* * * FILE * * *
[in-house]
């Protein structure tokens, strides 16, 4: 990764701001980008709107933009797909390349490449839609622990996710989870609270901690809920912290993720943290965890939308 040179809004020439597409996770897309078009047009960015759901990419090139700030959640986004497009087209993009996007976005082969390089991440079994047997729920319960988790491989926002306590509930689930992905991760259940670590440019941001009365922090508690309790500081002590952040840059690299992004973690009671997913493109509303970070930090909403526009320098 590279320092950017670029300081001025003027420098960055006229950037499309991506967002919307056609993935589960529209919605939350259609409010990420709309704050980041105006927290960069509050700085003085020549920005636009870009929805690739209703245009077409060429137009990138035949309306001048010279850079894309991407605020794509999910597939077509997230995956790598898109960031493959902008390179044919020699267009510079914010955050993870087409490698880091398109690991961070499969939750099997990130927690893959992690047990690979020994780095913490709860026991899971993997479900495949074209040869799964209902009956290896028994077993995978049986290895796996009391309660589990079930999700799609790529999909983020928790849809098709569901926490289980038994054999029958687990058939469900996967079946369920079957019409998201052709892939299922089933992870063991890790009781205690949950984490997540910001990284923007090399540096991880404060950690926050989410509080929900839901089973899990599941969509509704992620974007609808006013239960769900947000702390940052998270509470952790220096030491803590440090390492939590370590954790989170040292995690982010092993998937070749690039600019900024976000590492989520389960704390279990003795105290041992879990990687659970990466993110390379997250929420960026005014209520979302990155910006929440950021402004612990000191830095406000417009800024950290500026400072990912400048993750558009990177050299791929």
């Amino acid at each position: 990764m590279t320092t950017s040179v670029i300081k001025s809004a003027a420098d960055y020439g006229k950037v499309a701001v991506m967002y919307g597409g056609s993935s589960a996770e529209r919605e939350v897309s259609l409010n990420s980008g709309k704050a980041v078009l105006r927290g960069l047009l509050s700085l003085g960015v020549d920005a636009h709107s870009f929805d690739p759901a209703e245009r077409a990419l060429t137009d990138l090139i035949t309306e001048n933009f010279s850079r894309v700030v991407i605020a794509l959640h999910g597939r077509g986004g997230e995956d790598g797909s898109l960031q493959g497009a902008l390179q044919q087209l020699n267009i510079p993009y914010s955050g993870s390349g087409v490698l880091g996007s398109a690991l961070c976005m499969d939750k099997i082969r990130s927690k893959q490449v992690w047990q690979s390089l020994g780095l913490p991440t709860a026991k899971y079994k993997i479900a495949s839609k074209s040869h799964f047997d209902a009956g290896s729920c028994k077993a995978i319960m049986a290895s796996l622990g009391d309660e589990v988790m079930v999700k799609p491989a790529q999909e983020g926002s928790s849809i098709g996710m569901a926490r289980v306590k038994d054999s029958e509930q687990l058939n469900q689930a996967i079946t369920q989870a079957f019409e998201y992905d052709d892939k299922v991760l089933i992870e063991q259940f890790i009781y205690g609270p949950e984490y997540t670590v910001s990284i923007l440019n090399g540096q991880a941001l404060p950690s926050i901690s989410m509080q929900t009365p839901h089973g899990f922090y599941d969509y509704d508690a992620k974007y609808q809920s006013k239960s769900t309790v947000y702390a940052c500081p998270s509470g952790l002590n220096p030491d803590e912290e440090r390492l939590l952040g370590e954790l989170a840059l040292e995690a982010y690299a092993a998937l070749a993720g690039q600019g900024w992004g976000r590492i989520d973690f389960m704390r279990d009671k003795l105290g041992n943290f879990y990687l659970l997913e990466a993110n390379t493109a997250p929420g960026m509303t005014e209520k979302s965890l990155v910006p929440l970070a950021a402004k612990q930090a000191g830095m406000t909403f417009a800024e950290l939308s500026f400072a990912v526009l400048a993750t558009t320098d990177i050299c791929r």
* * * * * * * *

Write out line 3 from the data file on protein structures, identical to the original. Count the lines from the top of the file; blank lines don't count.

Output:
């Amino acid at each position: 990764m590279t320092t950017s040179v670029i300081k001025s809004a003027a420098d960055y020439g006229k950037v499309a701001v991506m967002y919307g597409g056609s993935s589960a996770e529209r919605e939350v897309s259609l409010n990420s980008g709309k704050a980041v078009l105006r927290g960069l047009l509050s700085l003085g960015v020549d920005a636009h709107s870009f929805d690739p759901a209703e245009r077409a990419l060429t137009d990138l090139i035949t309306e001048n933009f010279s850079r894309v700030v991407i605020a794509l959640h999910g597939r077509g986004g997230e995956d790598g797909s898109l960031q493959g497009a902008l390179q044919q087209l020699n267009i510079p993009y914010s955050g993870s390349g087409v490698l880091g996007s398109a690991l961070c976005m499969d939750k099997i082969r990130s927690k893959q490449v992690w047990q690979s390089l020994g780095l913490p991440t709860a026991k899971y079994k993997i479900a495949s839609k074209s040869h799964f047997d209902a009956g290896s729920c028994k077993a995978i319960m049986a290895s796996l622990g009391d309660e589990v988790m079930v999700k799609p491989a790529q999909e983020g926002s928790s849809i098709g996710m569901a926490r289980v306590k038994d054999s029958e509930q687990l058939n469900q689930a996967i079946t369920q989870a079957f019409e998201y992905d052709d892939k299922v991760l089933i992870e063991q259940f890790i009781y205690g609270p949950e984490y997540t670590v910001s990284i923007l440019n090399g540096q991880a941001l404060p950690s926050i901690s989410m509080q929900t009365p839901h089973g899990f922090y599941d969509y509704d508690a992620k974007y609808q809920s006013k239960s769900t309790v947000y702390a940052c500081p998270s509470g952790l002590n220096p030491d803590e912290e440090r390492l939590l952040g370590e954790l989170a840059l040292e995690a982010y690299a092993a998937l070749a993720g690039q600019g900024w992004g976000r590492i989520d973690f389960m704390r279990d009671k003795l105290g041992n943290f879990y990687l659970l997913e990466a993110n390379t493109a997250p929420g960026m509303t005014e209520k979302s965890l990155v910006p929440l970070a950021a402004k612990q930090a000191g830095m406000t909403f417009a800024e950290l939308s500026f400072a990912v526009l400048a993750t558009t320098d990177i050299c791929r």